An Excerpt from Jim Conrad's
of March 11, 2006
written at Hacienda San Juan Lizárraga
one kilometer east of Telchac Pueblo, Yucatán, MÉXICO


Surprisingly often I receive mail from people I don't know, who don't introduce themselves, and who, without explaining the circumstances, ask me the most curious questions. The other day Ted Campbell of somewhere in Cyberspace sent an email consisting of one line:

"Can you tell me what if any good the slug or snail does."

Well, it's not a bad question to chew on.

For, the whole concept of creatures doing either good or bad invites further questions. Particularly, "What is good?" and "Good for whom?"

"Good for whom?" is the easiest to deal with because I can guess that Ted wants his answer in terms of "good for humanity," or "good for the ecosystem."

I won't touch the question of how an animal might be "good for humanity" because it smells too much of the religious concept that Nature has been created to serve mankind. Because of destructive, unsustainable human behavior encouraged by that notion, I regard it as the most dangerous element of our western, desert-originated religions.

Neither does asking whether an organism is "good for the ecosystem" strike me as appropriate. A prime feature of the Earth-ecosystem -- the biosphere -- is that all its components are interconnected and its living things are mutually dependent. Science is just beginning to grasp how intricate, fragile and necessary these connections are. Therefore, in my opinion, no human is in the position to judge how any living thing is good or bad for the ecosystem. Moreover, we don't know the ultimate destiny of our evolving biosphere, so how can we judge whether the role something plays in it now is "good" or "bad"?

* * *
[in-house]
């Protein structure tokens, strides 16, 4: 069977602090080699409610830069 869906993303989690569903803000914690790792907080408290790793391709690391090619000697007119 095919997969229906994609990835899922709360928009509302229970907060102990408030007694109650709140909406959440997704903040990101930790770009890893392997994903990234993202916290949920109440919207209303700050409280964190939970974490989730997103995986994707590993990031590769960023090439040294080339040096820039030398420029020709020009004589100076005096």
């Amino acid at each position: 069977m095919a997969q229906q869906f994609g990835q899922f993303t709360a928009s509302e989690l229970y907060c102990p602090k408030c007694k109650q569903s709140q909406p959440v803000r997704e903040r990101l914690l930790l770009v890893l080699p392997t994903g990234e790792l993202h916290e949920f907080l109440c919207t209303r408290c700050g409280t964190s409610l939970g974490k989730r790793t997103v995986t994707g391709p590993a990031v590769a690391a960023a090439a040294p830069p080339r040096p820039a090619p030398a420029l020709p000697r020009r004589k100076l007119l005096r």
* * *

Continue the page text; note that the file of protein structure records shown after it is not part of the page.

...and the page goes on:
Somewhere, a long time ago, I think I read that the ancient Chinese had a special reply for any question asked from an invalid premise. The reply was "Mu." "What did they say when the blue sky hatched from its egg?" The best answer, shaking your head, is "Mu." "Of what good is a slug to the ecosystem?" "Mu."

So, "What is 'good'?"

"Goodness" and "badness" can be judged only from specific frames of reference. If your frame of reference is living pleasurably without regard for the future, then a thorn in the foot is bad and a stick of chocolate is good. If your frame of reference is the Christian Bible, then -- since I am a native Kentuckian -- my owning a Kentuckian as a slave is bad, but enslaving a Canadian is OK, as explained in Leviticus 25:44.

But, I don't know why the Universal Creative Force created the Universe in the first place, why She keeps it going in such mysterious ways, and what it all means. Consequently, my frame of reference just isn't broad enough for making value judgments about any part of Her Creation, including Her slugs and snails.

Therefore, Ted Campbell someplace out there in Cyberspace, "Mu" to you. Facebook Icon.